Rainwater Harvesting

    On account of inadequate awareness or planning, excess rainfall water has been getting discharged into the oceans after coursing its way through the drains and rivers. In effect, it is possible to prevent this wastage of water by storing it during the rainy season — for use as drinking water during the dry seasons. Or for allowing it to seep underground in the dry areas as a measure of maintaining adequate levels of ground water. This water can subsequently be ‘recharged’ or pumped up for irrigational or drinking water purposes. And this is what rainwater harvesting is all about.

    There are different ways in which rainwater can be harvested. There is a method of what is known as ‘rooftop harvesting’ in which the rainwater is allowed to get collected in built-up tanks. This water can be used for direct consumption as also for recharging groundwater through simple filtration devices. Water can also be collected in tanks that have cement slabs built at their base to prevent the water from seeping underground. This method is usually employed in the desert areas of Rajasthan which often face drinking water problem.

Ancient Traditions

    Historically, Indians have been the world’s greatest water harvesters. Proof of this is found in a variety of archaeological material which speak of the functional classification of rainfall regimes, soil types, crop mixes, and irrigation techniques of the ancient Indians. This evidence translates to a proliferation of types of harvesting systems — rain fed, stream or river fed, and groundwater-based. Each of India’s 15 ecological zones had systems adapted to local needs and micro-ecological peculiarities- such as artificial wells like khadins, typical to Rajasthan but which can be made and used to store rainwater elsewhere too. Or the intricate networks of bamboo pipelines that carry water over inhospitable terrain in southern Meghalaya and are technologically adequate to function as a drip irrigation system for betel leaf plantations. Or the Mughal groundwater-based water supply system in Burhanpur town in Madhya Pradesh, so well-engineered that people use it even today.

    Evidently, the art and science of collecting water where it falls is then the ancient, ‘dying wisdom’ that needs to be revived to meet our contemporary fresh water needs adequately, equitably and sustainably. 

Governmental Initiatives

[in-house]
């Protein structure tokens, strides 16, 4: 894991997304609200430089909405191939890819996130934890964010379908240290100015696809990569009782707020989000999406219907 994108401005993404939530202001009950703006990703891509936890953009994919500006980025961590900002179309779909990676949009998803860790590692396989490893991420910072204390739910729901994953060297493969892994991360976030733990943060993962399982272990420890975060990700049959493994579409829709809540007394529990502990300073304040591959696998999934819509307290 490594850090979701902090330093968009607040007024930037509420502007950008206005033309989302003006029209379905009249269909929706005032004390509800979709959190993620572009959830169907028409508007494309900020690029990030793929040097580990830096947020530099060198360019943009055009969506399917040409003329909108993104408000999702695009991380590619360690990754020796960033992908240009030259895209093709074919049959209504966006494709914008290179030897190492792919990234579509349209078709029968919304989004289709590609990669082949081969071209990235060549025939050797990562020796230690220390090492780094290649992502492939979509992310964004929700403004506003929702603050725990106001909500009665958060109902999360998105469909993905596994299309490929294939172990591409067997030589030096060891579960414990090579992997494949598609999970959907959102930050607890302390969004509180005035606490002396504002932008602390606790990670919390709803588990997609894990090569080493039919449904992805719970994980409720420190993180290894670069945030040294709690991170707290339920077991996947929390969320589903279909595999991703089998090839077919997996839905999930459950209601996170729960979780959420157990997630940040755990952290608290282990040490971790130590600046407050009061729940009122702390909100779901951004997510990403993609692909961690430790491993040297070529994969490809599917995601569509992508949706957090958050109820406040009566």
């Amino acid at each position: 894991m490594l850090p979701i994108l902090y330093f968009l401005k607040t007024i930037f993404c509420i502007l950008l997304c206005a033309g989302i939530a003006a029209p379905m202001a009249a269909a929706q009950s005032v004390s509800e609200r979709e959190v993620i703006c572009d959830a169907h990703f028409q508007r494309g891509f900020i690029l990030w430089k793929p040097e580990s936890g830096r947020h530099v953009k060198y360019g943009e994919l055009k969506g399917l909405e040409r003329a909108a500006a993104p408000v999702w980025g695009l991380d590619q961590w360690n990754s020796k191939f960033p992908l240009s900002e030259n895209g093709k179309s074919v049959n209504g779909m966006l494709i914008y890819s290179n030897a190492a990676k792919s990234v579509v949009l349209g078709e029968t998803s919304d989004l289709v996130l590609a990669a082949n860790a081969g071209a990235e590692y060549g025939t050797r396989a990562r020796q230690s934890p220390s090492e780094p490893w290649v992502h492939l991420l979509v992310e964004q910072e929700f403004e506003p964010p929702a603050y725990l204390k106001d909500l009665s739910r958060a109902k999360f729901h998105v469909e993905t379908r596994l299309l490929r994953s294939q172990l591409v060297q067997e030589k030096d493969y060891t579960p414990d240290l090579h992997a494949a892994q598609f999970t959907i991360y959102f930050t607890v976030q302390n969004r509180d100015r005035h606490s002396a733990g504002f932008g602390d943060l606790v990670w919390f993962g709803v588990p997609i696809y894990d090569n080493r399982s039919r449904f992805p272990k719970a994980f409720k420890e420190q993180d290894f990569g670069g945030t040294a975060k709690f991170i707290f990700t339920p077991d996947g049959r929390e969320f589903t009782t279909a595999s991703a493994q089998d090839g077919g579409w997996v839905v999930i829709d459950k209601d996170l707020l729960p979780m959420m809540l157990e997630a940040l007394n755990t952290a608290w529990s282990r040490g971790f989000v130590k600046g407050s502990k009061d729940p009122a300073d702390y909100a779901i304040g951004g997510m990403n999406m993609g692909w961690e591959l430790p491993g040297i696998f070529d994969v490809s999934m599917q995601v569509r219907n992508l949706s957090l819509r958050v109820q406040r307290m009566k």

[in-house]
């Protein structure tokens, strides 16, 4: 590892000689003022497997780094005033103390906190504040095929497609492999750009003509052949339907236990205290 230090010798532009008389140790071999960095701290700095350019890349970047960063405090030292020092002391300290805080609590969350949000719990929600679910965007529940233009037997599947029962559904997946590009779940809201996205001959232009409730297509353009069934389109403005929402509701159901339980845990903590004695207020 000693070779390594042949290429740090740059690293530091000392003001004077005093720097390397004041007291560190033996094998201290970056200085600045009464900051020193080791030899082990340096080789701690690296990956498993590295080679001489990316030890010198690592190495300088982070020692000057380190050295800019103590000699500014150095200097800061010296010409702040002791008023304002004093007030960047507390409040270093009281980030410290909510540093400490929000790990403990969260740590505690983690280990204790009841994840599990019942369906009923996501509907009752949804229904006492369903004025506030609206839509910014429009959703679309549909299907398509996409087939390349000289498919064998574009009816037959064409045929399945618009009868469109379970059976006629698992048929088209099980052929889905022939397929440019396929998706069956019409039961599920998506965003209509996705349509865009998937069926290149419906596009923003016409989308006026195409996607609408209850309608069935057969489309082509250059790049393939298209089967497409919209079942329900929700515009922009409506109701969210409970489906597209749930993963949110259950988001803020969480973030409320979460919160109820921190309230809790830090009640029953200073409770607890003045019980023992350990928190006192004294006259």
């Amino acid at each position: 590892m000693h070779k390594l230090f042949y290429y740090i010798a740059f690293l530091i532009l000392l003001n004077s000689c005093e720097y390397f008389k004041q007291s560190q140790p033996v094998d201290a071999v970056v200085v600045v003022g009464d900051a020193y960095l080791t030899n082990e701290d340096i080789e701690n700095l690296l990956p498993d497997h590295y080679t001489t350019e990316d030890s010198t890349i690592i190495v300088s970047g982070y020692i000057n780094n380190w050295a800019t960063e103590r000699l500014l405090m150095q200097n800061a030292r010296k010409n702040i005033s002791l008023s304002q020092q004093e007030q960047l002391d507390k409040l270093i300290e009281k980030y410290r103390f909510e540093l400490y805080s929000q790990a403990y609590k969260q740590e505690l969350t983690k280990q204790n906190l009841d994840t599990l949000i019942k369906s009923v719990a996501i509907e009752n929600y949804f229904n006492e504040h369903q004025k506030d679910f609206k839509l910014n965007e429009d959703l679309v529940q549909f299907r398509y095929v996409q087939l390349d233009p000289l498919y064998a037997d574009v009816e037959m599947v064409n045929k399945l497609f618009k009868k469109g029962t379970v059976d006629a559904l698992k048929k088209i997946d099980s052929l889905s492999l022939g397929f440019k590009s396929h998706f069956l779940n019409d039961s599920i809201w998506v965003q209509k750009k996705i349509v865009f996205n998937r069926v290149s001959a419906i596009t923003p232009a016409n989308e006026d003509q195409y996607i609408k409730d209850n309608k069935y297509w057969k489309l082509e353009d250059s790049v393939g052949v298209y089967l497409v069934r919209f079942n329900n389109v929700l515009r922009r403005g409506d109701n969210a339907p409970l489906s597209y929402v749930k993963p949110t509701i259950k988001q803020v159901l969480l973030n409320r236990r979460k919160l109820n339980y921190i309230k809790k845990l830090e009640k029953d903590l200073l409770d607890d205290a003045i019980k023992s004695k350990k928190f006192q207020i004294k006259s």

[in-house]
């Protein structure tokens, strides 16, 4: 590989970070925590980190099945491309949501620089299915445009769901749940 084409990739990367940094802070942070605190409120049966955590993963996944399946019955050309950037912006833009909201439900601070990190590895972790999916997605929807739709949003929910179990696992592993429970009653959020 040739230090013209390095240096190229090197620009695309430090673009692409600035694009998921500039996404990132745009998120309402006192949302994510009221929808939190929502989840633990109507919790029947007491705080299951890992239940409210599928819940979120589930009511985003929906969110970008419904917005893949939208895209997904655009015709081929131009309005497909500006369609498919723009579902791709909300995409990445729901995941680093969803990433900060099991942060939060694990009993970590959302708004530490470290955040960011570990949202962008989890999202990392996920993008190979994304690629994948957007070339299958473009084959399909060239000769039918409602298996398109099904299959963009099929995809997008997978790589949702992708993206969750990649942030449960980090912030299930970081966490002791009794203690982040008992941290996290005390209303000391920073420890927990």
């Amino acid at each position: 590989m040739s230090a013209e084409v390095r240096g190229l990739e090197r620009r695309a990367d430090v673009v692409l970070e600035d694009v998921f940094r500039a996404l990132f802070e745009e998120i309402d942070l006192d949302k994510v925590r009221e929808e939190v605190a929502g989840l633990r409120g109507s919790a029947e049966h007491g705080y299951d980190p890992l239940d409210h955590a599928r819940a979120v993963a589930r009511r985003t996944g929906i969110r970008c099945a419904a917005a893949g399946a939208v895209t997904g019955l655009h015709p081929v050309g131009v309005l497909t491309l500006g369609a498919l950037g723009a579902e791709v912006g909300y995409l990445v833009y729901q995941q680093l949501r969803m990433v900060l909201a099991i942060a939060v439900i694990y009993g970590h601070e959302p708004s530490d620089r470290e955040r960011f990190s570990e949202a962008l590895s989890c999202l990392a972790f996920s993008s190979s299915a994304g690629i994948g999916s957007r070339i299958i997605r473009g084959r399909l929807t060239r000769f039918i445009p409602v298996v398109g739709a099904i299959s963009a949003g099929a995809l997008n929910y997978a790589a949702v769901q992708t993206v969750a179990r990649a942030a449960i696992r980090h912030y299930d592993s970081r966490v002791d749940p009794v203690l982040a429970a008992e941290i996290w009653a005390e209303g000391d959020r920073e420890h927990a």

The Government of India is well aware of this. Plans for adopting an inter-ministerial approach for tackling the water situation are being worked out while several state governments are enacting legislations to make rainwater harvesting compulsory in all housing societies, residential, commercial, industrial and other complexes. The Delhi Development Authority and the Municipal Corporation of Delhi have amended their existing building bye-laws, making it compulsory for every house or hotel, 200 yards or more in area, to undertake rainwater harvesting.

Roof Load Analysis

Evaluating the ability of a roof to support solar modules requires assessing the condition and construction of the roof, calculating the weight impact of the solar modules and support structures, and taking into account the potential impact of snow and wind.  Typical solar modules weigh 20 to 50 pounds each and are distributed evenly across a roof along with the racking systems that support them.  By dividing the weight of the modules and underlying racking by the area of the modules, we generally find that the combined weight of solar modules and the racking that supports them puts about 3-4 pounds of weight per square foot on a roof.  Most structures built after 1980 are designed to support loads far greater than this.  Local permitting rules must be consulted, but generally such loads are acceptable.

 

However, this assumption of a distributed load is generally not valid.  The weight of the modules is actually distributed to a limited number of mounting points and installers generally try to minimize this number and as a result the number of roof penetrations, thus reducing the potential for roof leaks. This strategy has a downside that it can create large point loads on the trusses that support the racking. Assessing the extent of these point loads involves adding up the contributions of the roofing materials themselves as well as the solar equipment.